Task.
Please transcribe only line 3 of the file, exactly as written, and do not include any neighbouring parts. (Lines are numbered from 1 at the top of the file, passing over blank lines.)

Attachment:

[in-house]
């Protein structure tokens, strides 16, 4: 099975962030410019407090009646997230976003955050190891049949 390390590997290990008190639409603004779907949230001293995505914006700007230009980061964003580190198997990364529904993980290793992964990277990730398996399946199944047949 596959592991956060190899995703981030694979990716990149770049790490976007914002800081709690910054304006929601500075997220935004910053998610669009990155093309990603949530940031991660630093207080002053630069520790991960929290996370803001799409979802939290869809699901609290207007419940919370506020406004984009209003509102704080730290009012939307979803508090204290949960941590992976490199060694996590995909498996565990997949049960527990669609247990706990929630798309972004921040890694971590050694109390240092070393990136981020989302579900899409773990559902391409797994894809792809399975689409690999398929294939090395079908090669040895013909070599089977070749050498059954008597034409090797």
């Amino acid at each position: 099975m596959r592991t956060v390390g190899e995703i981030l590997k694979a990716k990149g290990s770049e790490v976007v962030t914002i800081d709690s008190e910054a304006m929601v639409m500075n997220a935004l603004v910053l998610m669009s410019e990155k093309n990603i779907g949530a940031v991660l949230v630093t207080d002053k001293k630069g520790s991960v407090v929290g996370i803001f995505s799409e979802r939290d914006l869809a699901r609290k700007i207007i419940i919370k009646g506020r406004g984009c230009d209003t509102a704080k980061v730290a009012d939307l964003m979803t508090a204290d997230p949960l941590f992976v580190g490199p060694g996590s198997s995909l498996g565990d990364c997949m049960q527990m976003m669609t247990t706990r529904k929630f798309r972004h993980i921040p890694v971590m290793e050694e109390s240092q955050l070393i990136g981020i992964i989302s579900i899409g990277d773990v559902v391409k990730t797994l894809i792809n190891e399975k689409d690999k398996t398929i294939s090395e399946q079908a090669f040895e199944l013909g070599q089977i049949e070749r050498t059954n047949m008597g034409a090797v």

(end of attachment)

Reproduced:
């Amino acid at each position: 099975m596959r592991t956060v390390g190899e995703i981030l590997k694979a990716k990149g290990s770049e790490v976007v962030t914002i800081d709690s008190e910054a304006m929601v639409m500075n997220a935004l603004v910053l998610m669009s410019e990155k093309n990603i779907g949530a940031v991660l949230v630093t207080d002053k001293k630069g520790s991960v407090v929290g996370i803001f995505s799409e979802r939290d914006l869809a699901r609290k700007i207007i419940i919370k009646g506020r406004g984009c230009d209003t509102a704080k980061v730290a009012d939307l964003m979803t508090a204290d997230p949960l941590f992976v580190g490199p060694g996590s198997s995909l498996g565990d990364c997949m049960q527990m976003m669609t247990t706990r529904k929630f798309r972004h993980i921040p890694v971590m290793e050694e109390s240092q955050l070393i990136g981020i992964i989302s579900i899409g990277d773990v559902v391409k990730t797994l894809i792809n190891e399975k689409d690999k398996t398929i294939s090395e399946q079908a090669f040895e199944l013909g070599q089977i049949e070749r050498t059954n047949m008597g034409a090797v």